The door on the other side of the room swung open and another pair of guards walked in, accompanied by the rattle of chains.

I held my breath. Was there a monster on the other side of those chains?

I can hardly say he looked like a monster. He looked like… any other human being, I suppose. Definitely paler, which I think the harsh lighting and his dark hair made him look even more washed out, but he hardly looked deserving of the chains wrapped around his ankles and wrists. He didn’t even struggle as he was led to the chair, the chains strapped to the table legs and floor as he patiently sat on the chair opposing me.

He smiled, and I realized who this had to be.

“… Dad?”

The man chuckled.

“Hello, Ryan. It’s so good to finally meet you. You look… almost like me. I’ve never seen myself in an imperfect mirror before.”

I didn’t really think I looked anything like this pale dude chained to a table, but I wasn’t going to object. I shuffled in my seat and glanced back at my mom. She remained impassive, not looking at my father with distaste or affection.

“Do you like Go Fish?”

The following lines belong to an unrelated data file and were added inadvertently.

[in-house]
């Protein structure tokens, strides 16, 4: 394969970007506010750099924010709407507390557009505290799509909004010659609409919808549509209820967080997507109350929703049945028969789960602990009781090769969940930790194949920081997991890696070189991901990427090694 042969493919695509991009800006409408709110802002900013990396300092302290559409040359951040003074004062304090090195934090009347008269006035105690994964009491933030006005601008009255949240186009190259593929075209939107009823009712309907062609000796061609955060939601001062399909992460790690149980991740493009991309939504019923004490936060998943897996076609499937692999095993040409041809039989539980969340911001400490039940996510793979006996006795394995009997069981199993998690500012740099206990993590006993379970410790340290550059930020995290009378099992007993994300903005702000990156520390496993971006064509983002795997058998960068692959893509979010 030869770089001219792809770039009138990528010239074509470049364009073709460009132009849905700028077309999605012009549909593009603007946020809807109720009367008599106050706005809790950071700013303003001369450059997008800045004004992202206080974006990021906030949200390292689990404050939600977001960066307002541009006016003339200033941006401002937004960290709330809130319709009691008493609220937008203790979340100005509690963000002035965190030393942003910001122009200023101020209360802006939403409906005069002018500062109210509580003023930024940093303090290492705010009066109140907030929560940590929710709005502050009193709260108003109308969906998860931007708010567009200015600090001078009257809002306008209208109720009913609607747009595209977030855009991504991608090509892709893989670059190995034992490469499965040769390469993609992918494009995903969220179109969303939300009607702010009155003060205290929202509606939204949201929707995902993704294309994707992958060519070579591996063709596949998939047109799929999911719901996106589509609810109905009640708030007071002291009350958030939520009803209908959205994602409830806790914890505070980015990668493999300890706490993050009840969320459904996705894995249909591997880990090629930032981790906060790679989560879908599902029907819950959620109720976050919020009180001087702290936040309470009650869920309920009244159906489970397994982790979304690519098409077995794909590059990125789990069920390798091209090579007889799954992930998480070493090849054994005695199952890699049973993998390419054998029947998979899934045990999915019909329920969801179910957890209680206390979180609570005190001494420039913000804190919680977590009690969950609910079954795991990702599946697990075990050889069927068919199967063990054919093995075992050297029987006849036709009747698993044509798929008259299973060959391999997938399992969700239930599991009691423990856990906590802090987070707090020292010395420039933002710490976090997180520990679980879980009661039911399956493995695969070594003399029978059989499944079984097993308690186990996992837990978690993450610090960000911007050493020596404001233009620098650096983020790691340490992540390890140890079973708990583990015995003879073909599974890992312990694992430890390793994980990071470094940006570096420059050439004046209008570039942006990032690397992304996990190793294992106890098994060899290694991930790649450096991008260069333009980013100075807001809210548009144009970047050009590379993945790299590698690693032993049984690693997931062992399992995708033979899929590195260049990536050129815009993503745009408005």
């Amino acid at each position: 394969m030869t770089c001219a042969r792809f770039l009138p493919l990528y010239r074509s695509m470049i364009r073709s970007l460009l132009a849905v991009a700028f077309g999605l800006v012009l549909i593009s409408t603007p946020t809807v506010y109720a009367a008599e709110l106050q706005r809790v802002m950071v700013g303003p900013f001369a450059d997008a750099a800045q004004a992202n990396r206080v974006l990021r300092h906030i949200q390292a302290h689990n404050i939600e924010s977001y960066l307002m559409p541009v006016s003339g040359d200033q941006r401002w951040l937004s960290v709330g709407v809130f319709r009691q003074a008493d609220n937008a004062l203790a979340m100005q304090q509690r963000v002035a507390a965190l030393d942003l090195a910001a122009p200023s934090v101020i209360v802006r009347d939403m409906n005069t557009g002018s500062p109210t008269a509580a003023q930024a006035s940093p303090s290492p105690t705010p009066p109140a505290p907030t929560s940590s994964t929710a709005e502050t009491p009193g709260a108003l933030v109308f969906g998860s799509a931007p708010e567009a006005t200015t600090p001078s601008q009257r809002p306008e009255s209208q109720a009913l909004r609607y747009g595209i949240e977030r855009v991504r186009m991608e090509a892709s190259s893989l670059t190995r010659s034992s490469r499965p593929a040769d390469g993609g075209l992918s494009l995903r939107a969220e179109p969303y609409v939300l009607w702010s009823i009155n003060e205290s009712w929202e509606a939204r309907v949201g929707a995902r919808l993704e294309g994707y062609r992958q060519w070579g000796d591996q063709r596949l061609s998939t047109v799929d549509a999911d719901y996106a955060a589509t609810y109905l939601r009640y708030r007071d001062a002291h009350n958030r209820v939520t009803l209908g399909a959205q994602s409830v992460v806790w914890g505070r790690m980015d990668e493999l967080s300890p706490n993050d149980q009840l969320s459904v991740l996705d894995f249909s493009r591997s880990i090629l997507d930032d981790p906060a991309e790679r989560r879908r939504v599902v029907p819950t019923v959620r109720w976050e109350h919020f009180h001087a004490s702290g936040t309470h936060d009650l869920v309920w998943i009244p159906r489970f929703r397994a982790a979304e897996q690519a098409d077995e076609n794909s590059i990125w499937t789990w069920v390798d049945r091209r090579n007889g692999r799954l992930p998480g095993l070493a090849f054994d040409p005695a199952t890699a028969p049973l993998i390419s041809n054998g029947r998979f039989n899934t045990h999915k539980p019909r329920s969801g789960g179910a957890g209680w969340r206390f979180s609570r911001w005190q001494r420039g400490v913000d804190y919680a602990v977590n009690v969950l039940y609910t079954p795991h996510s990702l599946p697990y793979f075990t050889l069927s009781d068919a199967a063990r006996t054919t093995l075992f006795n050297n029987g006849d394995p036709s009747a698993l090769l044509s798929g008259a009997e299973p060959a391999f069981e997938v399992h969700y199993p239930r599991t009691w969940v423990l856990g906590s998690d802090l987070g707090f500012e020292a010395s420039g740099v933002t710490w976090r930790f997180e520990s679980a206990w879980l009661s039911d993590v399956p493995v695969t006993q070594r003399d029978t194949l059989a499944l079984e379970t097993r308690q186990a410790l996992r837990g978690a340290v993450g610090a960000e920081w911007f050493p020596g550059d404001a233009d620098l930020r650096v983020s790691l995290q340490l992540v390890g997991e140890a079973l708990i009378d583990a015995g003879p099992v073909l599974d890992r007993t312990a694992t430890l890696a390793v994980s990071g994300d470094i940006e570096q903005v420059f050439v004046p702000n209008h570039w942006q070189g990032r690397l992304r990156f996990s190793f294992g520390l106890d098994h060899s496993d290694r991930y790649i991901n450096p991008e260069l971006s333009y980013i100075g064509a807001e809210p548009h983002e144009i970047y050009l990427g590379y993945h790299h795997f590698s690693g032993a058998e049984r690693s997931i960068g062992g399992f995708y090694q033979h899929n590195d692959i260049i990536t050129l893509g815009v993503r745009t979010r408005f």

I turned back around. I managed to force myself to nod and my father smiled.

“Let’s play some Go Fish. We have an hour, let’s use it.”

One of the guards rested a pack of cards in front of us. My father had just enough leeway for his wrists to allow him to shuffle and deal the cards. He picked up his hand and glanced down at them.

“Now… you have any threes?”

By the end of the hour, I’d not won a single round of Go Fish. I’d never played with an adult that wouldn’t just let me win before, it was a new kind of frustrating. But it was still strangely fun. My father was quiet, but he was never cruel. He could even be described as gentle, never raising his voice, looking at me with such… fondness that I never knew from a father figure before.

I was actually sad when the guards picked up the chains, muttering quietly that visiting hour was over. My father sighed as he stood, glaring at the guard closest to him who flinched and nearly dropped the chain he was supposed to be holding.

“I’d love for you to come visit me again next week, Ryan. Would you mind?”

I heard my mom gasp but before she could respond, I blurted out, “Can I?”